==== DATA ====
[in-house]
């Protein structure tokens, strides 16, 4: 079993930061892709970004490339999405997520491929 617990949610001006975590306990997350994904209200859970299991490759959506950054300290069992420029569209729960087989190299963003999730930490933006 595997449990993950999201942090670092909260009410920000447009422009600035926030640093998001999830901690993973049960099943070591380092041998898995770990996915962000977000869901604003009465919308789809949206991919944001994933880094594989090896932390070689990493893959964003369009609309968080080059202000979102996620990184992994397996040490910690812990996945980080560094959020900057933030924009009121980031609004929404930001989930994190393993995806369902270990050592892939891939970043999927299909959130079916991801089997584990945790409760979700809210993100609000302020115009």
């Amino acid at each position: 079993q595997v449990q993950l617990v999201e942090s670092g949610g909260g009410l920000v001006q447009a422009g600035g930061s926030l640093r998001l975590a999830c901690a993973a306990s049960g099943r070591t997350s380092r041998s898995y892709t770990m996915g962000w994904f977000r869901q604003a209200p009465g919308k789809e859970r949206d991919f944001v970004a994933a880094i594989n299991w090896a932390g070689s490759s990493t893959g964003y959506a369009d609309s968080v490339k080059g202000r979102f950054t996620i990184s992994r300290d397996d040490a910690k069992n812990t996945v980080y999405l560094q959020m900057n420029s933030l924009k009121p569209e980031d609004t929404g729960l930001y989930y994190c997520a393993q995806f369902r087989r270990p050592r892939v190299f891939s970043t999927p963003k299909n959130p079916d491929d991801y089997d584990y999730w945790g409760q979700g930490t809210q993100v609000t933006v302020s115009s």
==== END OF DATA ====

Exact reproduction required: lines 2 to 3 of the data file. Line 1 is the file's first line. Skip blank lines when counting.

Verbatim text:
């Protein structure tokens, strides 16, 4: 079993930061892709970004490339999405997520491929 617990949610001006975590306990997350994904209200859970299991490759959506950054300290069992420029569209729960087989190299963003999730930490933006 595997449990993950999201942090670092909260009410920000447009422009600035926030640093998001999830901690993973049960099943070591380092041998898995770990996915962000977000869901604003009465919308789809949206991919944001994933880094594989090896932390070689990493893959964003369009609309968080080059202000979102996620990184992994397996040490910690812990996945980080560094959020900057933030924009009121980031609004929404930001989930994190393993995806369902270990050592892939891939970043999927299909959130079916991801089997584990945790409760979700809210993100609000302020115009």
């Amino acid at each position: 079993q595997v449990q993950l617990v999201e942090s670092g949610g909260g009410l920000v001006q447009a422009g600035g930061s926030l640093r998001l975590a999830c901690a993973a306990s049960g099943r070591t997350s380092r041998s898995y892709t770990m996915g962000w994904f977000r869901q604003a209200p009465g919308k789809e859970r949206d991919f944001v970004a994933a880094i594989n299991w090896a932390g070689s490759s990493t893959g964003y959506a369009d609309s968080v490339k080059g202000r979102f950054t996620i990184s992994r300290d397996d040490a910690k069992n812990t996945v980080y999405l560094q959020m900057n420029s933030l924009k009121p569209e980031d609004t929404g729960l930001y989930y994190c997520a393993q995806f369902r087989r270990p050592r892939v190299f891939s970043t999927p963003k299909n959130p079916d491929d991801y089997d584990y999730w945790g409760q979700g930490t809210q993100v609000t933006v302020s115009s």